Yes, you read that right.
Hospital City (well, the staff, and some of their stuff) came here.
To The Greater Metro.
A mere twenty-three miles from our front door.
And it was sweet.
I had heard about these Hospital Road Shows. Parents of other patients would tell me stories - wonderful, almost-too-good-to-be-true stories about doctors, nurses, and yes, even O&P techs who would come to The Greater Metro, and set up shop for a day in a local hospital or clinic.
But we had never "qualified" for one of these Road Shows (more accurately called "Outreach Clinics") before. The timing was never right, and so we would miss out.
This time, everything fell together in one of those wonderful series of circumstances that I figure we will never see again.
Once Twinks was feeling better after the FM diagnosis, one of the things we noticed right away was that she was having another huge growth spurt. All I have done lately is replace clothes - pants that are suddenly too short, blouses that don't fit, even socks and underwear need to be replaced. All at once, she is growing. A good sign, obviously; it means she is healthy and stronger.
Those of you who have been riding along for a while on our little Internet Blog O' Fun already know what this means: Twinks will be needing new braces. Because, suddenly her toes are hanging off the ends of the braces. And, if you have been playing along with the home version of our game, then you know that also means that she will need new shoes as well.
Ordinarily, this means not one, but TWO trips to Hospital City. The first trip is to have the molds made that the wizards in Orthotics & Prostethics will use to custom-make the braces for Twinks. The second visit is when she tries on the raw braces, then as we wait, they "finish" them, making the final adjustments and tweaks that make walking around in these hard plastic shells actually... doable.
The whole process is fascinating, and at The Hospital there are windows into the O & P workrooms, where you can watch Big J, and Craig, and the others actually making the braces. There are rows of plaster legs, arms and torsos arranged on one wall; all carefully marked with the name of the "owner". There are all kinds of machines - some of them huge and lethal looking, others like you might find in your own garage. There are big vacuum-forming frames, for pulling the plastic tight around the molds, and making it fit just right. There are miles and miles of Velcro, in every color imaginable. There are the "transfers" that mold wild colors and patterns right in to the plastic of the braces, so that you don't have to live with boring beige "skintone" or "medical white". There are buckles and hinges and straps. Oh my!
And when it is all done, there will be a pair of braces.
Typically, this process takes anywhere from two to four weeks - depending on how heavy the workload is for O & P just then. So, one new pair of braces always equals two trips to Hospital City. Once to be molded, and the second time for the braces to be fitted, and then taken home.
Not this time.
This time, when I called Hospital City, I was all ready for Miss V to work us in to the schedule. This means missing at least two days of school; I knew that with her recent triumphant return to school that Twinks would not be happy at the thought of missing even a minute.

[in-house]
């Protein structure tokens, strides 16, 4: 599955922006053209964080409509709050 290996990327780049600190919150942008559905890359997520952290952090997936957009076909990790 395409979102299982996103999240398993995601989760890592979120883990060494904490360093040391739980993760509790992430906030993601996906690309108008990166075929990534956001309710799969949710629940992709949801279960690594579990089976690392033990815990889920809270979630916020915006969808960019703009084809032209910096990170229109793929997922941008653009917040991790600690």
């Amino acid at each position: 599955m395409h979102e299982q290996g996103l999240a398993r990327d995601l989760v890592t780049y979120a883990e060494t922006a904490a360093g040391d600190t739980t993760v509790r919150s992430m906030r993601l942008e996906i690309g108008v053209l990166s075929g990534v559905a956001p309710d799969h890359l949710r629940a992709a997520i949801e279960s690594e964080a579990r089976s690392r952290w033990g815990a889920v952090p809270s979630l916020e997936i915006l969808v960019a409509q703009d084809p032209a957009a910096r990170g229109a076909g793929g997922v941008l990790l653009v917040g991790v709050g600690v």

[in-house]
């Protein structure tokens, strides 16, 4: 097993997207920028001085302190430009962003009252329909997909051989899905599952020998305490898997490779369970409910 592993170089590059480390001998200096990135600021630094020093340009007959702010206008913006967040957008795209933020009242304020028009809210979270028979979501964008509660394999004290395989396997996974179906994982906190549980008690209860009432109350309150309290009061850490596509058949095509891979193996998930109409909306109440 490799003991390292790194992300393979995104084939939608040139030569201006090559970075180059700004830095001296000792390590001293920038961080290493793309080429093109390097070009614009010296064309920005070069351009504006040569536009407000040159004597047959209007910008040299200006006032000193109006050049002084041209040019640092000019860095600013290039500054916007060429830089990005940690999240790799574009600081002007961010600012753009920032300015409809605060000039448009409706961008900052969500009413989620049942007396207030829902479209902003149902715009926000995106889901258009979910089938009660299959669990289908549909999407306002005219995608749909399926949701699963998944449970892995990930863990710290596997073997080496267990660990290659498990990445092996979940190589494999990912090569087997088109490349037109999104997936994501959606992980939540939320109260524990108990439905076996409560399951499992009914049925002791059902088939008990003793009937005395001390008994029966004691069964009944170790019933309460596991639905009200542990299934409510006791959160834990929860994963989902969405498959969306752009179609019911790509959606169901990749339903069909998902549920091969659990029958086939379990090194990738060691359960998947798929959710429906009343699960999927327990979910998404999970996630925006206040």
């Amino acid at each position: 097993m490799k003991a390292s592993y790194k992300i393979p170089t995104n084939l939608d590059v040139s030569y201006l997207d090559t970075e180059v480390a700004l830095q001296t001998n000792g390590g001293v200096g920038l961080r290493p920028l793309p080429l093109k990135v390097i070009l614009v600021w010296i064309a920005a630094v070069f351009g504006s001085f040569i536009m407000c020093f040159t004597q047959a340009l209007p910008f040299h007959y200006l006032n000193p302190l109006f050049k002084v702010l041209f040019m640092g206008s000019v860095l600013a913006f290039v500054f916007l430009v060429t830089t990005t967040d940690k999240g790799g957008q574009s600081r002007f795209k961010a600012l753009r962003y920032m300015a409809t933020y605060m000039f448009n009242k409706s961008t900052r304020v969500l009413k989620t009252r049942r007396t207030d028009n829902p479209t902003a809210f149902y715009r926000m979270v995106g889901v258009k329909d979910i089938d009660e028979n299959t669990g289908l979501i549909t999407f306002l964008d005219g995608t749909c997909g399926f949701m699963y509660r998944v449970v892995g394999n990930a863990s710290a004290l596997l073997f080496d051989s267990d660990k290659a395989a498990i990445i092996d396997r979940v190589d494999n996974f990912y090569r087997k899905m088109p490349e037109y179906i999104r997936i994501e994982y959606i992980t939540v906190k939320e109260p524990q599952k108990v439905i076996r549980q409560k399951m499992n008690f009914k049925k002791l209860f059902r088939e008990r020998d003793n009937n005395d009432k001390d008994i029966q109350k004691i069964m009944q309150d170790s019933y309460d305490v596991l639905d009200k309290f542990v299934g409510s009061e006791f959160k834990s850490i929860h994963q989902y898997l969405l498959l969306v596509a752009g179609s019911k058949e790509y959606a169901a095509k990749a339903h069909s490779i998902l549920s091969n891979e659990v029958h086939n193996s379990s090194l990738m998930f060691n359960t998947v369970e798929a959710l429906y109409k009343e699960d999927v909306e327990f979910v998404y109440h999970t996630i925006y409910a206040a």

Miss V and I chatted for a few minutes; she was thrilled to hear about the diagnosis, and to know that Twinks was going to be OK.
I'll stop here to admit a tiny secret to you: I openly bribe the staff in O&P on a regular basis. With homebaked goodies. Miss V is particularly fond of my brownies. Craig wants the oatmeal cookies. Big J will eat pretty much anything. Every trip, every time, for a long time now... I take along a pan or a box or a bag of something that came out of the oven the night before.
When we started talking about new braces, she suddenly put me on hold - for a long time. I got a little worried, it took so long. It was worth the wait when she came back on the line. She apologized profusely, and then said the words that were like music to my ears: "I got you the last spot at Outreach next week".
:::insert HappyHappy JoyJoy Dance here:::
But the best part was that "the last spot" was actually the first appointment of the day. We had to be there at 7:30 am. Miss V actually *apologized* for the appointment being so early in the morning.
Remember, Gentle Reader, that when we travel to Hospital City, it takes us all day the day before the appointment (as in, an eight-hour drive) just to get to Hospital City. Then, we spend the night in a local hotel, get up at 5:00 am to be at The Hospital at 7:00 am when they open The Clinic, and after we are done there, we have to drive home again (another eight hours).
7:30 am? Less than 30 miles from the house? Talk about a no-brainer.
I made 48 little individual brown-sugar cinnamon crumbcakes for the staff.
Even though we did wind up getting up fairly early on Outreach day, it was still wonderful for us to wake up in our own beds, and know that about 30 minutes after we left our driveway, we would be there. And, because The Wrench works second shift, he was able to be there with us. That alone made Outreach a special treat for The Twinkster, to have Daddy there.
Rush hour traffic was still fairly light, and The Wrench was able to pilot us there several minutes early. We found where we were supposed to wait, and soon enough, some of our local Shriners showed up to help with the Clinic. Twinks flew down the hallway to greet her favorites, and gave each one a big hug. We sat chatting and catching up over coffee while we waited for the Outreach Clinic to start.
Soon enough, the team from Hospital City was there, dragging in huge wheeled tool cases that were padlocked. They started to set up, and the crumbcakes were well-received by the entire staff, just as I had hoped.
Twinks was the first kid called back.
That's when things came to a screeching halt...